Not that you need me to tell you this, but it’s a very stressful world that we live in.
Turn on the news and you’ll see horrifying stories of global terrorism, increasingly negative and hateful political battles, and consistent stream of crime, racial tensions, and other societal ills that make it hard to even want to leave the house in the morning.
If you do choose to leave the house, guess what could be waiting for you when you finally make it to work? In many cases, it could be a soul-draining combination of backstabbing coworkers, bully bosses, and a mountain of work that only seems to get higher, not smaller.
And that’s if you have a job!
If you don’t have a steady paycheck coming in, then you’re faced with a different (and arguably, worse) kind of stress. Namely, finding a way to keep the lights on in your home and food on your table everyday.
Okay, enough of that stuff.
The point that I’m getting at here is that stress is everywhere and no matter how positive we claim to be, we can’t run from it, even if we wanted to. Denying this reality is not positivity, it’s delusion.
Real positivity is choosing to deal with the stress in our lives as productively as possible. And in my opinion, in order to do that well, we’re going to need some help from our friends.
Here’s the problem, though:
Many times when we’re under stress, we tend to take out our frustrations on the people who are not only there to help us, but they are also the people who deserve our wrath the least (i.e., our friends and loved ones.)
This is insanity, and if you are guilty of doing this, then hopefully this blog post will help you to make a different choice.
Why Do We Do This To Ourselves?
As I mentioned earlier, stress isn’t going anywhere. Even worse, when we’re stressed, we tend to make some less-than-optimal decisions.
Stress can make us insult our significant others for no reason, snap at our well-meaning friends when they’re trying to be helpful, and in some cases, raise our voices at our kids unnecessarily and make them burst into tears. I have known many people who are actually kinder to complete strangers or to a boss who they hate, than they are to their own family.
So, why do so many people (including some very positive people) compound their stress by taking out their frustrations on the people who love them the most?
I have heard a lot of reasons for this throughout the years:
- We’re more comfortable with our loved ones and are willing to show them the “real” us.
- Our loved ones know that we’re just blowing off some steam–they’ll forgive us.
- We think that they will never leave us and that they will always hear us.
- We do it because we can.
There is a huge problem with this line of thinking. It neglects the simple truth that the people who are on the wrong end of these outbursts have feelings too.
Our friends and loved ones are not in our lives so that we can use them as our emotional punching bags whenever we feel stressed. Our loved ones are there to offer support, lend an ear when needed, and be there for us when no one else will.
However, if we sleepwalk through our lives by allowing our emotions to take the steering wheel of our lives, we will end up deeply hurting the people who deserve better from us.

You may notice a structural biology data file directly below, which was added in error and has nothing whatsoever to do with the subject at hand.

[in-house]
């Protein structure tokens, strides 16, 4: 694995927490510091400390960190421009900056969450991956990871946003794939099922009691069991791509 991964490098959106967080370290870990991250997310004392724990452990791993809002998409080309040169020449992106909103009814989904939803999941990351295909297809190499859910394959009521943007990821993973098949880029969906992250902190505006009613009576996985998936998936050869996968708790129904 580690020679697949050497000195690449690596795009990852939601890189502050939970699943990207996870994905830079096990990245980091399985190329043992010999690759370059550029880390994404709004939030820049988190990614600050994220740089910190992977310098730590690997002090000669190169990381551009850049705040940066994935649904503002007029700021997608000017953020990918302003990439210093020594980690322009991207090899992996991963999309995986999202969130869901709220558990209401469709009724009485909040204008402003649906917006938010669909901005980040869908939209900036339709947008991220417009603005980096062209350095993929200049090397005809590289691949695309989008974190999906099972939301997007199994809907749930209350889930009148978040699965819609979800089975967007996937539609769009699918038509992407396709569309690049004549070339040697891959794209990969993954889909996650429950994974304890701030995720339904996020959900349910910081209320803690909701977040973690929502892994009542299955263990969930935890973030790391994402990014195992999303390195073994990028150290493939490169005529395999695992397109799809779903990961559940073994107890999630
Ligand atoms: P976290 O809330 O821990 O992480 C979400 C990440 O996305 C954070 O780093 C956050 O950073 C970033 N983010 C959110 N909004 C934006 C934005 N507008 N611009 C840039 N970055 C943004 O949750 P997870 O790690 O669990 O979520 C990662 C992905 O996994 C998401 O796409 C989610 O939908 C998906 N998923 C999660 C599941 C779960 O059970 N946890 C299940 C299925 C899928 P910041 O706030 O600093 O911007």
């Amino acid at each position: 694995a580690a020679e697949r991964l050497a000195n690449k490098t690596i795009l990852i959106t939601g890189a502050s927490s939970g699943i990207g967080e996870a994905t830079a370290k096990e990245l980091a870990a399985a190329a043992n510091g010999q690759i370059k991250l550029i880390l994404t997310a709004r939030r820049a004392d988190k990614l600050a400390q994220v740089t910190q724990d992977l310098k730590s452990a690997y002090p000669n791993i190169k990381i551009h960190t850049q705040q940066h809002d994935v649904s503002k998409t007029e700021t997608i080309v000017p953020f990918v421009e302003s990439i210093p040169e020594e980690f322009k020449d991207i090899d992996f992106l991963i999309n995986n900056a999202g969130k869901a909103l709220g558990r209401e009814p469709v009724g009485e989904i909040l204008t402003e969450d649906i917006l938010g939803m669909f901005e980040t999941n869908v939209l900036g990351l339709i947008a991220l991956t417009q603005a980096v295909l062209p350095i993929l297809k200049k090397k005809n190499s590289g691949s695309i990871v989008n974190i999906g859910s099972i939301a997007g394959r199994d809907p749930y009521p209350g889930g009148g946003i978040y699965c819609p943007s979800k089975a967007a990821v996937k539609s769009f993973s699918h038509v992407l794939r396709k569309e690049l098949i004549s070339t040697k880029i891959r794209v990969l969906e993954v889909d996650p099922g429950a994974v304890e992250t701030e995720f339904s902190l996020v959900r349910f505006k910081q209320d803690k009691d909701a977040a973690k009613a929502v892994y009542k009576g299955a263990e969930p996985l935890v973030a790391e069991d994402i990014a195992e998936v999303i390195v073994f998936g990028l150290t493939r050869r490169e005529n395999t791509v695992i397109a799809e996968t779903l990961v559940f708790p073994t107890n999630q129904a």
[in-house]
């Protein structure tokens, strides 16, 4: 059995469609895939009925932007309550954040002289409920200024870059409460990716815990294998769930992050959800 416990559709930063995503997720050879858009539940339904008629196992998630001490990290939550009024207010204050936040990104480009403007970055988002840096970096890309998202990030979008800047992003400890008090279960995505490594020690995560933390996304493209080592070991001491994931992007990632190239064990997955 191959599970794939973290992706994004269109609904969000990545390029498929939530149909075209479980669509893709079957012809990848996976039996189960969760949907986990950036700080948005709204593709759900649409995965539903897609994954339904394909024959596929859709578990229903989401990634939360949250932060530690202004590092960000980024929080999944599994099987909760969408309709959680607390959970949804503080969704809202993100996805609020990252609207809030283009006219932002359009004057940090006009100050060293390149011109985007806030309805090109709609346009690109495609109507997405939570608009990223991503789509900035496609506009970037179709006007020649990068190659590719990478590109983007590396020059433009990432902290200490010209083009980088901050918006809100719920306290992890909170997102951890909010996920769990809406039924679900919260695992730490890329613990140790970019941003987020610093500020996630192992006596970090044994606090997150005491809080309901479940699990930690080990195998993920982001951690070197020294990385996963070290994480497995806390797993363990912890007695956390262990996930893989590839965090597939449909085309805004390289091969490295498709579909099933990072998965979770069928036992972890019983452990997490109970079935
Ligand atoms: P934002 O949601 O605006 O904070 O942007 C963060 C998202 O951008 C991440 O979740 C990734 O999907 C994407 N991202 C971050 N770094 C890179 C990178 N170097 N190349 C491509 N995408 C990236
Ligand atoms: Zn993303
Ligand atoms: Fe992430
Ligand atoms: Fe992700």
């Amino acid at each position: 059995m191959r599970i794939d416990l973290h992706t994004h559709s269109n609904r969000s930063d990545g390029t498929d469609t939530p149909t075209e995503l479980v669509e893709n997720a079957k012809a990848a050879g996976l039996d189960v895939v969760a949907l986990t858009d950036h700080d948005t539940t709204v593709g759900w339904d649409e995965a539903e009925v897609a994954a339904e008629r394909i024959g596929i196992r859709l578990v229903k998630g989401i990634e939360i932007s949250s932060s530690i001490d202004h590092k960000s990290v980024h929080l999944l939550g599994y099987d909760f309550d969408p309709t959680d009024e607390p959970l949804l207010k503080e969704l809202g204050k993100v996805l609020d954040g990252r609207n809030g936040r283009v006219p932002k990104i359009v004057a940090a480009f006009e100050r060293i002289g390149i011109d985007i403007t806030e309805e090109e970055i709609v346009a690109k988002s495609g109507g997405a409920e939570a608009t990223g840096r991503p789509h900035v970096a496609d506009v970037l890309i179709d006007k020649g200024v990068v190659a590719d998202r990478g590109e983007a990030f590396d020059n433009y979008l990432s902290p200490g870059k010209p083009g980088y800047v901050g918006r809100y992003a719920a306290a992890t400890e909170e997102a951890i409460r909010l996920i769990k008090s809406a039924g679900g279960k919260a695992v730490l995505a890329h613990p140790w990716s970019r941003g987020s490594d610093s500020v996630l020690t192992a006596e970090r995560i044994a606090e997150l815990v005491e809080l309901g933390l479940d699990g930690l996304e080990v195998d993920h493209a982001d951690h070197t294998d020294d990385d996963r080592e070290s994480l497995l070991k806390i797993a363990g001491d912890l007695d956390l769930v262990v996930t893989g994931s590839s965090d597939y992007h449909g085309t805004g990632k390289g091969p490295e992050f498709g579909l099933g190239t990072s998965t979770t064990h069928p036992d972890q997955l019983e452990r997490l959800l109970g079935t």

Most of all, we are kidding ourselves if we think that our friends and loved ones will put up with this kind of treatment forever.
A Better Solution
Just like most problems, we must become aware of it, before we can do anything to fix it.
If you are aware enough to notice that you have been known to take your anger out on others, then you’re also blessed with the mental capacity to change it.
An excellent place to start is to sincerely apologize whenever you dump your frustrations onto a loved one.
This is a critical skill, and I am always saddened by the amount of people who are unwilling/unable to do this correctly. If you’re struggling with being a master apologizer (I just made that word up), I wrote about an article about The Art of the Apology that could be helpful.
Next, since we’re talking about stress, it is very important to have a healthy outlet for releasing that stress. For example, here are some techniques that have worked wonders for me:
- Color in an adult coloring book (those things are awesome)
- Get a massage
It is very easy to dismiss this as common sense, but please don’t make that mistake. Common sense isn’t that common, remember? The key here is common practice, and by having a daily practice of releasing your stress in a healthy manner, it will make it less likely for you to displace your anger onto the ones you love.
Speaking of which, it is always worth remembering that life is so short and fleeting. The time that you have with your loved ones is finite and constantly dwindling as you’re reading these words–and these days should be honored. These days shouldn’t be spent in misery and making the people who love you become miserable as well.
Is it worth waiting a until a loved one is in a horrific accident–or worse–a loved one suddenly dies, before we commit to stop emotionally hurting the people we love? I don’t think so. We can commit to this change today.
The world is stressful enough, isn’t it? Just by committing to deal with your stress in a healthy manner (and not not spread your stress to loved ones), you have literally made this world a more positive place.
Our friends and loved ones chose us for a reason. Let’s honor that choice by never turning them into our enemies.
Do you sometimes dump your frustrations onto your loved ones? Have you ever been on the wrong side of that treatment? Either way, jump into the comment section below and make your voice heard!